We were honored to virtually host beloved author Francisco X. Stork in a collaboration between Lincolnwood Public Library & Skokie Public Library on Thursday, September 24. Jarrett Dapier, a teen librarian at Skokie Public Library, hosted a thoughtful heart-to-heart conversation that showcased his longtime appreciation and in-depth knowledge of Stork’s work and its impact on young readers. I am so grateful for the opportunity to hear Francisco share his journey as a young adult writer and the craft of creativity. We were joined by people around the country, which makes our author visit even more special, knowing we’re connecting our communities far and wide. We also partnered with our local independent bookstore, Booked, to sell copies of Francisco’s books. You can order them here.

One of the things I like about Young Adult Literature is that it’s okay to give hope – Francisco X. Stork

We are grateful that Francisco has given us permission to record and share his author visit.

Resources

We shared a variety of resources during our program, as well as collected in preparation for our visit. We hope you will find them useful as you read and share Francisco X. Stork’s work.

Francisco’s Journal

Writing Without Anxiety (Francisco’s Journal)

Francisco’s Website

Writing About Migrant Justice and Asylum for a YA Audience by Francisco X. Stork (Diverse Books Blog)

Speak on It with Francisco X. Stork (YouMediaChicago)

Beyond Borders: Power of Story Presents Speaker Series: Featuring: Aida Salazar (Author, Land of the Cranes), Francisco X. Stork (Author, Illegal), and Kelly Yang (Author, Three Keys) with guest speakers Dr. Carla España & Dr. Sarah Park Dahlen (Scholastic)

Beyond Borders: Immigrant Experiences in Kidlit Further Reading

Sims Bishop, R. (1990). Mirrors, windows, and sliding glass doors. Perspectives, 1(3), ix–xi.

We hope you will join us next for An Evening with Kelly Yang & Jessie Ann Foley on October 15 at 7pm CST. You can register here.

Program Review: Tips for Better Sleep

Posted & filed under Blog, Early Literacy, Uncategorized, Youth & Teen.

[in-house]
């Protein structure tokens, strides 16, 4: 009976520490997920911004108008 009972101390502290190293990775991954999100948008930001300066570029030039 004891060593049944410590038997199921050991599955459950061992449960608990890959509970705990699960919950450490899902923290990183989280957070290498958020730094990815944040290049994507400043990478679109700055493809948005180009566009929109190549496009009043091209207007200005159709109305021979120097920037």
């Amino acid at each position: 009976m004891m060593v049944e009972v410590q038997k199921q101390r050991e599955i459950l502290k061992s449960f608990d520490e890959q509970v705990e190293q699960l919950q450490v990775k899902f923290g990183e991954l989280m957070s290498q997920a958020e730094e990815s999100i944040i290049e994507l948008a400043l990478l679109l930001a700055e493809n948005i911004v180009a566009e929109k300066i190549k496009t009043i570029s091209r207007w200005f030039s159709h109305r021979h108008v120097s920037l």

What would be the first thing you would do after a good night’s sleep? That was a question that was recently posed at our Early Literacy Event. Recently, Katie Guzan, a certified Pediatric Sleep Consultant, gave a presentation on how both young children and their caregivers can get better sleep. It was beneficial for both kids and adults alike. Please enjoy some of these tips below, or check out more from Sleep Wise Consulting.

Discussing the impact of sleep props for young people

Discussing the importance of a bedtime routine!

Program Review: Manga Drawing with the Artistic Dragon

Posted & filed under Blog, Uncategorized, Youth & Teen.

In September, we had Addie from the Artistic Dragon teach a workshop on Manga Character Drawing. Here are some helpful tips and highlights from the program.

1.Draw light! Don’t be heavy handed when you draw

2. Start Simply with circles and basic shapes

3. Break things down to simpler shapes if you’re attempting to draw something hard

4. Don’t overlook simple things like a nose – they can frame the face since they’re in the middle of the head.

We have another drawing workshop next month with author Jarod Rosselo, so be sure to register if you missed this one.

Also be sure to check out our drawing books such as The Master Guide to Drawing Anime by Christopher Hart

Make Slime at Home with our Slime Kits and Resources

Posted & filed under Blog, Youth & Teen.

Since we can’t host in-person Slime programs, which we often do over the summer, we created lots of easy-to-access virtual Slime resources. In addition to three YouTube videos, we also have Slime Kits that you can pick up at the library. These include call numbers to our Slime Books that are also available in the library for more recipes and tips. you can also access the description sheet for more information about our Slime Kit and resources here!